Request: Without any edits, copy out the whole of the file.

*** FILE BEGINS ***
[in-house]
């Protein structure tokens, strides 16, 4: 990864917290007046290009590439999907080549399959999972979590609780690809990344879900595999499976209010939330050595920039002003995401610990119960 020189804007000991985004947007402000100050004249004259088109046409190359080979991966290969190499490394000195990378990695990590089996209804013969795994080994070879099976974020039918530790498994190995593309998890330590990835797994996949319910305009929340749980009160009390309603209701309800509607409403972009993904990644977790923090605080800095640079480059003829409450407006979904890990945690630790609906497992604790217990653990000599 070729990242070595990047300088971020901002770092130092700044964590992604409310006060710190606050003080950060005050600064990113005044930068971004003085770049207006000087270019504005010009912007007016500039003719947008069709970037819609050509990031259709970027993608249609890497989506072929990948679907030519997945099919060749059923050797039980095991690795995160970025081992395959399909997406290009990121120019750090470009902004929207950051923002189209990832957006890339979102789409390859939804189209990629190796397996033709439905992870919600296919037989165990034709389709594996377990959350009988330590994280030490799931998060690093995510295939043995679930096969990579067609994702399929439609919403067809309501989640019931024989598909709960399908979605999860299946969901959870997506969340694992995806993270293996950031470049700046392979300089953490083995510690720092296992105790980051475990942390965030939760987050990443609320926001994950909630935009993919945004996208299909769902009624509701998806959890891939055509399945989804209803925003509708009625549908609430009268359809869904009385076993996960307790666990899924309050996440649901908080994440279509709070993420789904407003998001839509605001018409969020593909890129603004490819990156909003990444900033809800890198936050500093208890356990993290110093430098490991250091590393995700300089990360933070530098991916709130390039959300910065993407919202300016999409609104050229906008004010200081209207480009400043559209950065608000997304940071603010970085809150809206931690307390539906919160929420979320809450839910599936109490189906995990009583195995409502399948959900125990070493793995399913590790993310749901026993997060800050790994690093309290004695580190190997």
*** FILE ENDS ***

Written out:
[in-house]
């Protein structure tokens, strides 16, 4: 990864917290007046290009590439999907080549399959999972979590609780690809990344879900595999499976209010939330050595920039002003995401610990119960 020189804007000991985004947007402000100050004249004259088109046409190359080979991966290969190499490394000195990378990695990590089996209804013969795994080994070879099976974020039918530790498994190995593309998890330590990835797994996949319910305009929340749980009160009390309603209701309800509607409403972009993904990644977790923090605080800095640079480059003829409450407006979904890990945690630790609906497992604790217990653990000599 070729990242070595990047300088971020901002770092130092700044964590992604409310006060710190606050003080950060005050600064990113005044930068971004003085770049207006000087270019504005010009912007007016500039003719947008069709970037819609050509990031259709970027993608249609890497989506072929990948679907030519997945099919060749059923050797039980095991690795995160970025081992395959399909997406290009990121120019750090470009902004929207950051923002189209990832957006890339979102789409390859939804189209990629190796397996033709439905992870919600296919037989165990034709389709594996377990959350009988330590994280030490799931998060690093995510295939043995679930096969990579067609994702399929439609919403067809309501989640019931024989598909709960399908979605999860299946969901959870997506969340694992995806993270293996950031470049700046392979300089953490083995510690720092296992105790980051475990942390965030939760987050990443609320926001994950909630935009993919945004996208299909769902009624509701998806959890891939055509399945989804209803925003509708009625549908609430009268359809869904009385076993996960307790666990899924309050996440649901908080994440279509709070993420789904407003998001839509605001018409969020593909890129603004490819990156909003990444900033809800890198936050500093208890356990993290110093430098490991250091590393995700300089990360933070530098991916709130390039959300910065993407919202300016999409609104050229906008004010200081209207480009400043559209950065608000997304940071603010970085809150809206931690307390539906919160929420979320809450839910599936109490189906995990009583195995409502399948959900125990070493793995399913590790993310749901026993997060800050790994690093309290004695580190190997």